"Let me make something perfectly unclear," Jane Weiner jokes to her Hope Stone dancers during a rehearsal for Lemonade Stand, running tonight through Saturday at the Houston Ballet Center for Dance/Margaret Alkek Williams Dance Lab.
Weiner is a bit like the Busby Berkeley of post-modern dance in Houston; she likes large crowds on stage, and complicated set-ups like a wall of 1,000 shoe boxes or stacks of televisions. Lemonade Stand will feature her newest work Wreck-We-Umm, which she calls a deconstruction of Mozart's Requiem.
I love rehearsals. They reveal the very guts of dance. It's not just a place where the dancers learn and polish steps, it's where the very culture of a company is formed. Rehearsals allow me inside the very engine of the creative process. As a nuts-and bolts-movement wonk, often the makings of a dance interest me more than the final product. I just love to see how a dance is put together. Whenever I feel a little distant from my home art form, I find a dance rehearsal to watch.
I love rehearsals. They reveal the very guts of dance. It's not just a place where the dancers learn and polish steps, it's where the very culture of a company is formed.
I watched Hope Stone's rehearsal because I will be out of town for the show. With Weiner's stature as a major Houston dance force, I need to see what she's up to keep up my game. Two weeks from show time is a particularly rich time to watch. Things are more or less all created, now comes the task of putting them together. A large imagination is necessary to stay calm.
"Now Houston Ballet dancers come on stage right," Weiner explains to me, filling in the missing details. "There's a baby pool here right here, but I haven't decided whether or not to have water in it."
Weiner goes on to tell me about The Houston Met and a team of actors entering the stage. "Now the puppet comes in," she adds, with a grin.
Normally, I would be surprised, but for Weiner, and the gigantic scope of this piece, a puppet, designed by Kevin Taylor no less, sounds about right. Any minute, I expect her to tell me the marching band followed by a cameo performance from Jeremy Lin. The girl likes to think big.
The missing elements actually make the rehearsal more fun.
The Hope Stone dancers are troupers. The put on their shiny new yellow flip flops for the first time, and go about their moves without a hitch. They know a lot will change before they open this weekend. Part of their job is to stay ready to all the last minute polishings.
Rehearsals are also a great way to find out how a creative mind ticks. I've been known to call up Dominic Walsh an hour before he starts his rehearsal asking if I can take a peek in. All the years I have dropped in on Walsh's rehearsals have helped me understand his working process. He's an intense one. I have as much fun watching him as the dancers. It's almost as if the exact same neurons are firing in his body. So much of his choreography comes from the way he moves. I get to witness the transfer process.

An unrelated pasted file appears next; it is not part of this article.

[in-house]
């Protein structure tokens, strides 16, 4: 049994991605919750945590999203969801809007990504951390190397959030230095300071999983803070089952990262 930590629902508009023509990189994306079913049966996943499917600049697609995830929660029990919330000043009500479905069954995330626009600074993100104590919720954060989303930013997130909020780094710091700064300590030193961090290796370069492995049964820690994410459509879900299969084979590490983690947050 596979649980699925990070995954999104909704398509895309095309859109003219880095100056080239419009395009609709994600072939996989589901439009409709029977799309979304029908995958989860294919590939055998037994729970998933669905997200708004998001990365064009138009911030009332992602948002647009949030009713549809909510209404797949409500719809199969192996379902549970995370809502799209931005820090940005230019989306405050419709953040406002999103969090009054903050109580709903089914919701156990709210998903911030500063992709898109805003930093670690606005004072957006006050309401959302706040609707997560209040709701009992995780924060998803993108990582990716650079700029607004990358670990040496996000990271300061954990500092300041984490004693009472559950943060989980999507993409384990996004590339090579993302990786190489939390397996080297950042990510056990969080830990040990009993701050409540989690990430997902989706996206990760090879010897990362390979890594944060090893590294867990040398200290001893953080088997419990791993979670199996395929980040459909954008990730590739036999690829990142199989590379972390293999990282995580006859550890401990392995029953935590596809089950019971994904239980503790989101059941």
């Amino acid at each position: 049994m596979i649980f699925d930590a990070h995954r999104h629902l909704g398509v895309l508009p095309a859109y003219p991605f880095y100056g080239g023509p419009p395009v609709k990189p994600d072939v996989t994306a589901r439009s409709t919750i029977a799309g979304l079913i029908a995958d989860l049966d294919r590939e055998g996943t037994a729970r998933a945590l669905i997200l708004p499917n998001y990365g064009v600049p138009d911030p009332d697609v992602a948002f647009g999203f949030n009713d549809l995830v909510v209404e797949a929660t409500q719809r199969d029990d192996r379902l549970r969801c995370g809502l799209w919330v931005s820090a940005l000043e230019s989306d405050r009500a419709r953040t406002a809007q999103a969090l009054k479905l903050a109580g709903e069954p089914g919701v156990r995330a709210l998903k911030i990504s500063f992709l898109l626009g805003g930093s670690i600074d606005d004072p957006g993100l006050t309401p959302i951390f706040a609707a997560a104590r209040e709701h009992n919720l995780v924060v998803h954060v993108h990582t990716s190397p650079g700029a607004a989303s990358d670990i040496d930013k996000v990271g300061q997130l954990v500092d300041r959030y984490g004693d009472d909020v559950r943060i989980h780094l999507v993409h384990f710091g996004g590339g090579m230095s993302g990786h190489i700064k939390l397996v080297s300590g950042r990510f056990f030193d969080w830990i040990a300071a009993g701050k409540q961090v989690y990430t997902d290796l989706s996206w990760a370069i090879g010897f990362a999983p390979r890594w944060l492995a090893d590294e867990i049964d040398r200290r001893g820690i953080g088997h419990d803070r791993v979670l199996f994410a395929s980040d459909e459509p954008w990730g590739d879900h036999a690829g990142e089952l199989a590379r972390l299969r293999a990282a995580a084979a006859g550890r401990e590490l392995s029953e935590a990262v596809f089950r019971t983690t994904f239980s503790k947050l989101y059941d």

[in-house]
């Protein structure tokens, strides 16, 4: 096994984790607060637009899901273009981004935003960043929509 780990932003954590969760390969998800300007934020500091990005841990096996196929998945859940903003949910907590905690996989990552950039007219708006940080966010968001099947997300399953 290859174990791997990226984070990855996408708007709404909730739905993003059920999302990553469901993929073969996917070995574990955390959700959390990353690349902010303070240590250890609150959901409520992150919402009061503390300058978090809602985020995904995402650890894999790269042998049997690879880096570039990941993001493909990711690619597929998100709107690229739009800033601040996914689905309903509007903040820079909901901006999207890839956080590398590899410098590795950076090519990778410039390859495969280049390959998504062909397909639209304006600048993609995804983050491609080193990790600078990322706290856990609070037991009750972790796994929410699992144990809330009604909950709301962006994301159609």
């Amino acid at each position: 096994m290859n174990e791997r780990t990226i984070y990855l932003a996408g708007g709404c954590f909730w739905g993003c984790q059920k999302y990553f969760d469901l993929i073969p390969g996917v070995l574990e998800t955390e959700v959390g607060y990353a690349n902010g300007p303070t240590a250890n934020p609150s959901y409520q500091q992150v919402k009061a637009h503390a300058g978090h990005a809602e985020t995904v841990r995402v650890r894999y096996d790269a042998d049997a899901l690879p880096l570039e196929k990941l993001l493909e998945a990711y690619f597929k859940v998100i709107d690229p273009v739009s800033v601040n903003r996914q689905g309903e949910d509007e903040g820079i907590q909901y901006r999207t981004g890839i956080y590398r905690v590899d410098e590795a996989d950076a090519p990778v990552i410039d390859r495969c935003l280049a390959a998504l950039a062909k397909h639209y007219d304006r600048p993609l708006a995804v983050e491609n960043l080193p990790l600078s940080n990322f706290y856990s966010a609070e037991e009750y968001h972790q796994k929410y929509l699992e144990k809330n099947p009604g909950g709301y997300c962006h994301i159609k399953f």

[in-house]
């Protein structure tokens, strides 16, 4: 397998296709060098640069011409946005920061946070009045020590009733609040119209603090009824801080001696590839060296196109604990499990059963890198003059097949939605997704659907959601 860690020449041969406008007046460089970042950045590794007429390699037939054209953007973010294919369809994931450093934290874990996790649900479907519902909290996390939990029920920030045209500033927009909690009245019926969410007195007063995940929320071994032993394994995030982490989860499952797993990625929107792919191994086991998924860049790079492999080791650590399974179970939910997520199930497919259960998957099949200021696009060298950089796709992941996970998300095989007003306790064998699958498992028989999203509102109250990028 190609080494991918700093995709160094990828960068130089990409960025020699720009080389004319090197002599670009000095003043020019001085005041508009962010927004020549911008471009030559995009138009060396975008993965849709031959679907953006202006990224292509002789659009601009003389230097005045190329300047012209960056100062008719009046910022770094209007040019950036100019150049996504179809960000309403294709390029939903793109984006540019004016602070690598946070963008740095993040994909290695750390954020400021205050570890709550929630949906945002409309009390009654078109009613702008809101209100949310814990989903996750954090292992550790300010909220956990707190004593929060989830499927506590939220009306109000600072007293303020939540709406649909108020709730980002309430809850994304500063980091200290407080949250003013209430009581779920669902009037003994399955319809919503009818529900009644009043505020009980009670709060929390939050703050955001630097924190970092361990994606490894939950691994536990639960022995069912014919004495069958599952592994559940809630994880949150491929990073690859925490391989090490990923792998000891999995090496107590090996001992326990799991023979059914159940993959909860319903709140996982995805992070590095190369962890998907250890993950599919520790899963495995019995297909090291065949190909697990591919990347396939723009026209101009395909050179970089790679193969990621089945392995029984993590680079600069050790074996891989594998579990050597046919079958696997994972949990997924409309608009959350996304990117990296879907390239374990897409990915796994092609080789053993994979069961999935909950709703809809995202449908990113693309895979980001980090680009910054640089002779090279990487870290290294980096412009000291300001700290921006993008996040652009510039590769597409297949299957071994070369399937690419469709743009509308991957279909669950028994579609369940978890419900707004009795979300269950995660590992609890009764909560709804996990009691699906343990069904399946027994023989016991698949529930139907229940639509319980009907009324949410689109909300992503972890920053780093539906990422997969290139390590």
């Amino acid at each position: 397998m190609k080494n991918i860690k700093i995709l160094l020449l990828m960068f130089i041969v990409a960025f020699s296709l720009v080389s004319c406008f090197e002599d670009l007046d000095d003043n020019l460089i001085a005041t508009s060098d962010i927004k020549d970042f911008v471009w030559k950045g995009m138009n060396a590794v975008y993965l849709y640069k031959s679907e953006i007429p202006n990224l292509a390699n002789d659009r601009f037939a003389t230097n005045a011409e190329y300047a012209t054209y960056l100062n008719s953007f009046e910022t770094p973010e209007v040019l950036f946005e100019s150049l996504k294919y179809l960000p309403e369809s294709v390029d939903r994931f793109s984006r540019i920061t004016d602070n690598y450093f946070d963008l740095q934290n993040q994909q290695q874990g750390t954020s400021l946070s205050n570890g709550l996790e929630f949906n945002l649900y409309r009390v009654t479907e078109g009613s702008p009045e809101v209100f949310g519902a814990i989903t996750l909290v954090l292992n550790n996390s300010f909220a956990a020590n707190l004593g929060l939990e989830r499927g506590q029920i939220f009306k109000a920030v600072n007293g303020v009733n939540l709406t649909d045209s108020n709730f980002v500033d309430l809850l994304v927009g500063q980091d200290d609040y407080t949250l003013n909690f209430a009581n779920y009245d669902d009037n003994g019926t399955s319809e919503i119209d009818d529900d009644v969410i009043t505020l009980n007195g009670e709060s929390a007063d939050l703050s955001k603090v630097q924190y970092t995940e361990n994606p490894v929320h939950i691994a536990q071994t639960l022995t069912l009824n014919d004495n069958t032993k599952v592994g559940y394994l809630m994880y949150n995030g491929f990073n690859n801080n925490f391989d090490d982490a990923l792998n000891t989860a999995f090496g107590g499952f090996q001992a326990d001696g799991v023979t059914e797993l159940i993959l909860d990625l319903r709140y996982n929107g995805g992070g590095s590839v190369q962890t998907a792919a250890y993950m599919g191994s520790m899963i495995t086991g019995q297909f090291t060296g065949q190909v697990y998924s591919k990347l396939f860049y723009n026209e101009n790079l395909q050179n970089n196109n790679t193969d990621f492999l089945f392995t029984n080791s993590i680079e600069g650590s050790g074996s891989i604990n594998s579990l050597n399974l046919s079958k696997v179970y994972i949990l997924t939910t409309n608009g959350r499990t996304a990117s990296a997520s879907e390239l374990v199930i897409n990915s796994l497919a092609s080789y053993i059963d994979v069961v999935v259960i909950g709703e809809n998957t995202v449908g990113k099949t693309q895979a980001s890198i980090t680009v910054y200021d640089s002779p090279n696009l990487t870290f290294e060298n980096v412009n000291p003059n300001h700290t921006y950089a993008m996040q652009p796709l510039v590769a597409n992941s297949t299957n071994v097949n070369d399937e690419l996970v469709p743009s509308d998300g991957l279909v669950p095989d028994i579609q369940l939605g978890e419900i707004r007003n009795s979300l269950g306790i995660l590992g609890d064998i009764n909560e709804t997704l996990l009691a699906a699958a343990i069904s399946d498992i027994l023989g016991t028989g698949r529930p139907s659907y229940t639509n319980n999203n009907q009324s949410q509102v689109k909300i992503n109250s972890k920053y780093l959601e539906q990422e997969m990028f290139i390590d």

Rehearsals are also a great way to find out how a creative mind ticks. I've been known to call up Dominic Walsh an hour before he starts his rehearsal asking if I can take a peek in.
There are many reasons to drop into rehearsals at Houston Ballet, often it's to watch a dancer that I'm writing about in Dance Magazine or Pointe Magazine. Watching a new work is the most fun. I crashed several of Nicolo Fonte's rehearsals while See(k) was being made. Fonte used all the nuances the dancers added in making the piece. That's the stuff you never know about unless you are in the room with the choreographer.
It's been a great year of rehearsal watching for me. Highlights include popping in to Alvin Ailey American Dance Theater to see Rennie Harris' Home, a work I was able to see on the big stage at Jones Hall through Society for the Performing Arts; an afternoon watching Sydney Skybetter's new batch of work; and an open rehearsal with favorite Longhorn Septime Weber, artistic director of The Washington Ballet.
I clocked in four hours watching Aszure Barton make a new work for Houston Ballet as part of Women@Art last week. She's right at the beginning of the process, so all is fluid and changing rapidly. It's like watching an artist create while the paint is still wet. The dancers are being baptized into her language. Barton's nuanced gestures and seemingly impossible musicality fully galvanize their attention. I can feel the thinking in the room. Barton allows them time to digest her complicated phrasing, smiling often as a form of approval.
"Does your brain hurt?" asked principal Connor Walsh as I was leaving. "Yes" I replied. "As it should."
Check out a rehearsal for Jane Weiner's Lemonade Stand performed by Hope Stone Dance Company